It is the same concept when you are siphoning a drink from a glass or bottle using a straw. If you pull forcefully, the siphon effect will be stronger resulting in more drink in your mouth, meaning the bottle/glass is being drained out faster.
If you flush your toilet and notice that the toilet won’t flush but water rises inside the toilet bowl then drains out slowly, you most likely have a poorly vented drain line. This problem could however also be caused by a clogged drainpipe or vent stack.
3. Gurgling Drains
Are you experiencing the following in your house?
- Shower/tub drain gurgling when the toilet is flushed.
- Bathroom sink gurgling when the toilet is flushed.
- Toilet bubbling when the shower/tub is draining.
- Kitchen sink gurgling when the washing machine is draining.
Why is there a gurgling sound from your drains? The cause is poorly vented plumbing drain lines or a clogged plumbing vent.
If you look underneath your bathroom or kitchen sink, you will notice (or you already know) that part of the drain line is U-shaped. That part of the drain is called a P-trap.
A P-trap is usually full of water. Just like the one at the bottom of your toilet bowl. Shower/tub drains as well as washing machines have P-traps only that you can’t actually see them.
The water inside the P-trap acts as a barrier preventing sewer gases from coming up through the drains. That however doesn’t hold if the drain lines are poorly vented.
As I had mentioned when a drain line is poorly vented, air will not enter the drain during draining resulting in the creation of a vacuum. Since a vacuum fights very hard to exist, it will try to pull air from the surrounding.
There is a column of water (in the trap) standing between the vacuum and the surrounding air. To access the air, the water in the P-trap will be siphoned inside the drain line and air will enter. The siphoning of water from the P-trap is the cause of the gurgling sound in drains.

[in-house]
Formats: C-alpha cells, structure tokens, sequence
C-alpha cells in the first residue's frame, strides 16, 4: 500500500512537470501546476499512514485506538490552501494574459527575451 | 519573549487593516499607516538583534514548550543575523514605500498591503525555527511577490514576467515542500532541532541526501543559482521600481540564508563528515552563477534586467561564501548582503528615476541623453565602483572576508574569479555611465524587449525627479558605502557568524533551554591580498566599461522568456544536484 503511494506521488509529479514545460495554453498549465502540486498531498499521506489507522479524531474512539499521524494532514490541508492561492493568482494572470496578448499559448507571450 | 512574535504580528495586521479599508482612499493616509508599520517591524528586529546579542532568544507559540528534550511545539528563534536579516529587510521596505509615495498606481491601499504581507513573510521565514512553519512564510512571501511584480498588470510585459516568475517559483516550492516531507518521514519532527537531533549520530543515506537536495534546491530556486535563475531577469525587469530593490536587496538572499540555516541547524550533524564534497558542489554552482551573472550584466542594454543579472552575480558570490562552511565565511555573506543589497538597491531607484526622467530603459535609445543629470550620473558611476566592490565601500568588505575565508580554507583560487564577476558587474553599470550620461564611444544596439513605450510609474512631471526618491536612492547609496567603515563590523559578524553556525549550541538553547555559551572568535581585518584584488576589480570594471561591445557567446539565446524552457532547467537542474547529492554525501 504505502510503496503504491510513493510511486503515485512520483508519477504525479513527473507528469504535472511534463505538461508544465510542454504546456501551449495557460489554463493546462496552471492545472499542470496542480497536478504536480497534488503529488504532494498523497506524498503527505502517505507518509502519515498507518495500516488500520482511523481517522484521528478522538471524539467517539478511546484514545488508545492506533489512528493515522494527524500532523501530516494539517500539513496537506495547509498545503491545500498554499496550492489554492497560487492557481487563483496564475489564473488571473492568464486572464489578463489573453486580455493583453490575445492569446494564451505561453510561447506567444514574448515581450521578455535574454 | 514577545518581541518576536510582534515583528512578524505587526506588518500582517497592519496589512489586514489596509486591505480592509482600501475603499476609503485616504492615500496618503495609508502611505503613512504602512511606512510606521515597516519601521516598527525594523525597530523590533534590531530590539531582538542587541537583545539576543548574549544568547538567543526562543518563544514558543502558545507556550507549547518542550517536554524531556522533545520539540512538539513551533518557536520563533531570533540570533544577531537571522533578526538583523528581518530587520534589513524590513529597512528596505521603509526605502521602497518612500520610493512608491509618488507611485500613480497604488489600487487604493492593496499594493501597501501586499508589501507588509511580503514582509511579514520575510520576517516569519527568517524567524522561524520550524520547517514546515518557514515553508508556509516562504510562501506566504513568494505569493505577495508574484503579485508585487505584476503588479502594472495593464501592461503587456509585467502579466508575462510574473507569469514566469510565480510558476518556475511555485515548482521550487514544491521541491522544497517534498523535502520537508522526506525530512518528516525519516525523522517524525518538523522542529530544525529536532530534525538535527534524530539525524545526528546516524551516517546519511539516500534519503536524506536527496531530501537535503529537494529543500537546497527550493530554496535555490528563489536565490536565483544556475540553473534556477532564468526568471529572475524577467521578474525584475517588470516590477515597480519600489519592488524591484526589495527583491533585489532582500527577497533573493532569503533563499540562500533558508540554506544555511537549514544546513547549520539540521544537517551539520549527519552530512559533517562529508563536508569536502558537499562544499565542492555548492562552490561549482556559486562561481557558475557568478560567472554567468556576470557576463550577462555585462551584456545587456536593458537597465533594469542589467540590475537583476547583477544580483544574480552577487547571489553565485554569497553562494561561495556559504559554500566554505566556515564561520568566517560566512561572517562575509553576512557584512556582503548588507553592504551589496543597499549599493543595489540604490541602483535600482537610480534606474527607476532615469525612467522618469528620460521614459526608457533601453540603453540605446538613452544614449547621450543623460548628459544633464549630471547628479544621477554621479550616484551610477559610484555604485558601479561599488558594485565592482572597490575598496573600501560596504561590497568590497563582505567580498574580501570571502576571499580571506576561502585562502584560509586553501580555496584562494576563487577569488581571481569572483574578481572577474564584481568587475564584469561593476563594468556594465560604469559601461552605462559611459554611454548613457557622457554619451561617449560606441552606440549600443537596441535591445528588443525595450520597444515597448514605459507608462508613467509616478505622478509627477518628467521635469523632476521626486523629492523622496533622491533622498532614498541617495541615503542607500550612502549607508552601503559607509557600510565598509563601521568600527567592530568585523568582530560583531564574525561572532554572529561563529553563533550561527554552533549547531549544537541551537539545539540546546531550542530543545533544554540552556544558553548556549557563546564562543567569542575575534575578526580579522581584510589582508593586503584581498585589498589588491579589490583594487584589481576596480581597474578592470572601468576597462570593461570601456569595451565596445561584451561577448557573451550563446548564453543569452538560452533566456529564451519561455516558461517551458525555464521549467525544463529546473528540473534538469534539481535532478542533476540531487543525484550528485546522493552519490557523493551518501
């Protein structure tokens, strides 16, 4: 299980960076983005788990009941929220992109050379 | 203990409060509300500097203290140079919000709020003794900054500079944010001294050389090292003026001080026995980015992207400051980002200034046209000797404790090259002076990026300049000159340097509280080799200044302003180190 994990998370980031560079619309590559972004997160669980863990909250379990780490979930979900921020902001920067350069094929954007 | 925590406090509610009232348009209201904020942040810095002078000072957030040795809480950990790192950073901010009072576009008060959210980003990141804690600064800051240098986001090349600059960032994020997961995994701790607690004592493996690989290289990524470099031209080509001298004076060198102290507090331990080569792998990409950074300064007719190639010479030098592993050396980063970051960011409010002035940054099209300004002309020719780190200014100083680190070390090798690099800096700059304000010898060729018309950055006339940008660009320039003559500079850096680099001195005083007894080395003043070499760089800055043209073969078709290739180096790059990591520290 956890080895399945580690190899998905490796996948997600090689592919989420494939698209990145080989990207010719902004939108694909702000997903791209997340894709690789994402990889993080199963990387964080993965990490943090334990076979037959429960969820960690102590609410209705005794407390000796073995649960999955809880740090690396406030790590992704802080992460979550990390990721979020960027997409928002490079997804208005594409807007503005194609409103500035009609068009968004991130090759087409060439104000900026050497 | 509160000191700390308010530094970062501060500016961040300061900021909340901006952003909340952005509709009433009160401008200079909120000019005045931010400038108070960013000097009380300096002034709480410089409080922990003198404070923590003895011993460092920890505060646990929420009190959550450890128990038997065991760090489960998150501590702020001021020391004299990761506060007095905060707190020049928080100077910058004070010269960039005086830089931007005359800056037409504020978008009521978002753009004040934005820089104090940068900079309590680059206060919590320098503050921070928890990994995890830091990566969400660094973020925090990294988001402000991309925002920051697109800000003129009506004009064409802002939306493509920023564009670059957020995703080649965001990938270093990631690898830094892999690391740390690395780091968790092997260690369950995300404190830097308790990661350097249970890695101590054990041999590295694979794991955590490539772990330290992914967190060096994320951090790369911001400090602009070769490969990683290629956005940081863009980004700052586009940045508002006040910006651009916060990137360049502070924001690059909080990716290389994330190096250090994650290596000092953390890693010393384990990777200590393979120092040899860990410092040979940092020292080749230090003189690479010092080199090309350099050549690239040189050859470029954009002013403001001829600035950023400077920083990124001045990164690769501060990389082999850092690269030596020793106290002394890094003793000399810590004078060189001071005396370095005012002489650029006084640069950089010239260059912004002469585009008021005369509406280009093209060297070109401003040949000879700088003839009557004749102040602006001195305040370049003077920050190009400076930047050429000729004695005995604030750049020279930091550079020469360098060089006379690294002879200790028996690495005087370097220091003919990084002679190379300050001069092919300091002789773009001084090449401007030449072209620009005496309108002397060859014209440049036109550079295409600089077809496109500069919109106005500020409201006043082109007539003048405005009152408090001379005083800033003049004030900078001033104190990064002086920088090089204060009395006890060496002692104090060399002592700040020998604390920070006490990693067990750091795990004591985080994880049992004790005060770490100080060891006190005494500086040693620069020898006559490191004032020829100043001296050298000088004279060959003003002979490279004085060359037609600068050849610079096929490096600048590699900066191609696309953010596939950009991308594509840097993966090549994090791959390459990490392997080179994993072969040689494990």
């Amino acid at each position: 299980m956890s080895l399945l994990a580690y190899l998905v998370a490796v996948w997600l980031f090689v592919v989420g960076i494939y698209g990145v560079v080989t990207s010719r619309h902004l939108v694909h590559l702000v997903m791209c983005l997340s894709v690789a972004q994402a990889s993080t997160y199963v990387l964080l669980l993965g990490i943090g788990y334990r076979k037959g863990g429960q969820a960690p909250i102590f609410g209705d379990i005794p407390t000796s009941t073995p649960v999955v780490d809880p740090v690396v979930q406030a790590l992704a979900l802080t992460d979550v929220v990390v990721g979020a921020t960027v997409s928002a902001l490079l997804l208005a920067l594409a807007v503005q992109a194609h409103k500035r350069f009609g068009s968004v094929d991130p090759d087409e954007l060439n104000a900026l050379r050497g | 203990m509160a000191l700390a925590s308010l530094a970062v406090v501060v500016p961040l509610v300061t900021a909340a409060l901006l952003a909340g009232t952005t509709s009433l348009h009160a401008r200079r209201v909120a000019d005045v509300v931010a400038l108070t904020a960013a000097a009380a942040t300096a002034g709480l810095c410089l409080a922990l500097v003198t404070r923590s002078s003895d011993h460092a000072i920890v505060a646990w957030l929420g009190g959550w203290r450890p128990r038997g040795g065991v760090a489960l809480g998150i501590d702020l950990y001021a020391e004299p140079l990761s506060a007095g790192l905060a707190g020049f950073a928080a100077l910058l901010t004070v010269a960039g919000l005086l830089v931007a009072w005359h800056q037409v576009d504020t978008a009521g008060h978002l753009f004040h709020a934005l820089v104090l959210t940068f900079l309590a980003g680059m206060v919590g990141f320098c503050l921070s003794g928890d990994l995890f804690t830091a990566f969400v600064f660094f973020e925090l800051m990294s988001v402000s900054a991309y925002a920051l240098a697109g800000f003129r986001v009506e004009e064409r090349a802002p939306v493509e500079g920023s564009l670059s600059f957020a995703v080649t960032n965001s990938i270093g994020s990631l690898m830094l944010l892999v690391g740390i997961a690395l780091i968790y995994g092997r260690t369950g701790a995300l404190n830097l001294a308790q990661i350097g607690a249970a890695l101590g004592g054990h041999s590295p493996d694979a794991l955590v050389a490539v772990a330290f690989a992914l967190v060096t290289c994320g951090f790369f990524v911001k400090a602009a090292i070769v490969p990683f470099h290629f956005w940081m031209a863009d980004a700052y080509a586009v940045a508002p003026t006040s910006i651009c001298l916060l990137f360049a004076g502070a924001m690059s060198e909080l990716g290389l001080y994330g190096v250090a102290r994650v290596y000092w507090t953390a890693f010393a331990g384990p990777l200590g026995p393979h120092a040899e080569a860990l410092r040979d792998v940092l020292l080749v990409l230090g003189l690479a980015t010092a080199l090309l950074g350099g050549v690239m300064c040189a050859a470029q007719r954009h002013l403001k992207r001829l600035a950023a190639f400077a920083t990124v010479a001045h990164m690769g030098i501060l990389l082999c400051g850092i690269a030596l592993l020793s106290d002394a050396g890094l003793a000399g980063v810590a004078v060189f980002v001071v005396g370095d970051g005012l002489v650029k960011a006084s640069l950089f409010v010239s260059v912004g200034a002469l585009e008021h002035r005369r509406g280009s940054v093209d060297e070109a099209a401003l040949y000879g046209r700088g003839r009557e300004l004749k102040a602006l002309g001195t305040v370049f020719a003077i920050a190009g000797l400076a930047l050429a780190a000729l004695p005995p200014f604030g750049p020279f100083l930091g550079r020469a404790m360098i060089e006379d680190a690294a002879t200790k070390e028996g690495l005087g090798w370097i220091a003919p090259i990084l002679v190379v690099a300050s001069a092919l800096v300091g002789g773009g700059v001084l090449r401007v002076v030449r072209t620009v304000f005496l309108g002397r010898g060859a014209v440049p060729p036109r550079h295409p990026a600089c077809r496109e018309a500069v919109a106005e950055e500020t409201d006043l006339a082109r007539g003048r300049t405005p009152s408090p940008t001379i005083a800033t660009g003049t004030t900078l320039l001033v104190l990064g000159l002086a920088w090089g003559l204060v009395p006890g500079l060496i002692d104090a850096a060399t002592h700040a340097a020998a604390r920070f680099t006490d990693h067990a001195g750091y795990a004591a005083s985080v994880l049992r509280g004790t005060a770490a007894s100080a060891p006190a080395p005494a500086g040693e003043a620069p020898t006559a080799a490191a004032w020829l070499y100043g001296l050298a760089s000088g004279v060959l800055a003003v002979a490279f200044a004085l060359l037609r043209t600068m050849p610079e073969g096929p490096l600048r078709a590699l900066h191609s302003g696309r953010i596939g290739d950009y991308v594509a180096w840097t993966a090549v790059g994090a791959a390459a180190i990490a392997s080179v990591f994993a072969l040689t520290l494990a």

4. Sewer Odors
Another function of a plumbing vent is to expel sewer gases from the drain lines. With a poorly vented drain line, sewer gases will accumulate inside the drain lines as they have nowhere to go.
As we have just seen in point number 3, siphoning of water from the P-trap will leave it empty, allowing sewer odors to flow out of the drains without any restrictions. If there is a sewage smell in your house or bathroom, you could very well be dealing with poorly vented drain lines.
In the case of a toilet, you will notice it bubbling after flushing it or draining other fixtures. The bubbling is as a result of sewer gases being expelled from the drain line.
5. Empty Toilet Bowl
Toilets are always gurgling during flushing and therefore their gurgle can be easily ignored unlike gurgling shower/tub drains. The same thing happening to the water in the shower, sinks and washer P-traps can also happen to the water at the bottom of the toilet bowl.
If you flush a toilet and the water level in the toilet bowl falls significantly, it means that there is a vacuum inside the drain line siphoning out the water. Again, this is sign of a poorly vented drain line.
What to Do about Poorly Vented Drain Lines
If indeed your drain lines are poorly vented, the best thing you can do is to call in a professional plumber to assess the situation and advice you on the best course of action. There is however one thing you can do on your own.
An air admittance valve (AAV) is a short pipe with a valve at the top that allows air to flow inside the drain line while draining but will not allow sewer gases to flow out through it.
This valve is usually closed and will only open when there is negative air pressure inside the drain line to allow in air. You can easily install one under your kitchen or bathroom sink but installing it elsewhere will most likely need a professional who understands the building code.
One thing that you however should do is check whether you have an S-trap instead of a P-trap under your sink. S-traps are banned and will give you problems with the same signs as a poorly vented drain line
Check out the differences between S-traps and P-traps in this post.